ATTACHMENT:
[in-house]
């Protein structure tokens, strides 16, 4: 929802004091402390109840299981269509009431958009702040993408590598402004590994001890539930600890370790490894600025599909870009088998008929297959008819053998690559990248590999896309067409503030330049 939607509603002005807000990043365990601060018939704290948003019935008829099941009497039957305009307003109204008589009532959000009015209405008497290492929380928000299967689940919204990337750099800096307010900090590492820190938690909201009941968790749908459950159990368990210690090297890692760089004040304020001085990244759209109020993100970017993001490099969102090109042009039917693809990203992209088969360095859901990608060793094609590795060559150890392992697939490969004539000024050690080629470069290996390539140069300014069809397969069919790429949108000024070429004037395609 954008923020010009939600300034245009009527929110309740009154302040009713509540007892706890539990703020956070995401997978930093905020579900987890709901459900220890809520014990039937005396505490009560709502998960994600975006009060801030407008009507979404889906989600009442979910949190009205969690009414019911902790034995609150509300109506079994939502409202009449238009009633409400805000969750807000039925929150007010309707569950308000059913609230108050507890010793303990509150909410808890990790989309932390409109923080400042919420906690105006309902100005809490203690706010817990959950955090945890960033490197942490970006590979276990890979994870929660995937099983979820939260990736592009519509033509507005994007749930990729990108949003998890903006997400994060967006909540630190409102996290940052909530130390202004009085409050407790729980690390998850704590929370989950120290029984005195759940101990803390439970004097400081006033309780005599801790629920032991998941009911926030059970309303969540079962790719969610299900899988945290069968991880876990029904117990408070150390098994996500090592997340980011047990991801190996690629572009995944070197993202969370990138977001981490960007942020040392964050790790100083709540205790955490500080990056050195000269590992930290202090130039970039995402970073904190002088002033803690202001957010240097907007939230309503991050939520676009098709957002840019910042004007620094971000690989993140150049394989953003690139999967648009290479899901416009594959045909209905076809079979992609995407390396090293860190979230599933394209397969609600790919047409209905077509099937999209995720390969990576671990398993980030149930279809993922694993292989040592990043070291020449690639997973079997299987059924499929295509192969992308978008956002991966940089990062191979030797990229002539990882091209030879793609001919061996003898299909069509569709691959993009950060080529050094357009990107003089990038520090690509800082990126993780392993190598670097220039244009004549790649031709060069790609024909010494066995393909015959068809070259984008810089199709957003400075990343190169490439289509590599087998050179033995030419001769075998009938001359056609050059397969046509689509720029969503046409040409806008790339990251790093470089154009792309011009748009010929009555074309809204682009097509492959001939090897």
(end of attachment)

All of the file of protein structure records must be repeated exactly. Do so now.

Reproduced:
[in-house]
């Protein structure tokens, strides 16, 4: 929802004091402390109840299981269509009431958009702040993408590598402004590994001890539930600890370790490894600025599909870009088998008929297959008819053998690559990248590999896309067409503030330049 939607509603002005807000990043365990601060018939704290948003019935008829099941009497039957305009307003109204008589009532959000009015209405008497290492929380928000299967689940919204990337750099800096307010900090590492820190938690909201009941968790749908459950159990368990210690090297890692760089004040304020001085990244759209109020993100970017993001490099969102090109042009039917693809990203992209088969360095859901990608060793094609590795060559150890392992697939490969004539000024050690080629470069290996390539140069300014069809397969069919790429949108000024070429004037395609 954008923020010009939600300034245009009527929110309740009154302040009713509540007892706890539990703020956070995401997978930093905020579900987890709901459900220890809520014990039937005396505490009560709502998960994600975006009060801030407008009507979404889906989600009442979910949190009205969690009414019911902790034995609150509300109506079994939502409202009449238009009633409400805000969750807000039925929150007010309707569950308000059913609230108050507890010793303990509150909410808890990790989309932390409109923080400042919420906690105006309902100005809490203690706010817990959950955090945890960033490197942490970006590979276990890979994870929660995937099983979820939260990736592009519509033509507005994007749930990729990108949003998890903006997400994060967006909540630190409102996290940052909530130390202004009085409050407790729980690390998850704590929370989950120290029984005195759940101990803390439970004097400081006033309780005599801790629920032991998941009911926030059970309303969540079962790719969610299900899988945290069968991880876990029904117990408070150390098994996500090592997340980011047990991801190996690629572009995944070197993202969370990138977001981490960007942020040392964050790790100083709540205790955490500080990056050195000269590992930290202090130039970039995402970073904190002088002033803690202001957010240097907007939230309503991050939520676009098709957002840019910042004007620094971000690989993140150049394989953003690139999967648009290479899901416009594959045909209905076809079979992609995407390396090293860190979230599933394209397969609600790919047409209905077509099937999209995720390969990576671990398993980030149930279809993922694993292989040592990043070291020449690639997973079997299987059924499929295509192969992308978008956002991966940089990062191979030797990229002539990882091209030879793609001919061996003898299909069509569709691959993009950060080529050094357009990107003089990038520090690509800082990126993780392993190598670097220039244009004549790649031709060069790609024909010494066995393909015959068809070259984008810089199709957003400075990343190169490439289509590599087998050179033995030419001769075998009938001359056609050059397969046509689509720029969503046409040409806008790339990251790093470089154009792309011009748009010929009555074309809204682009097509492959001939090897």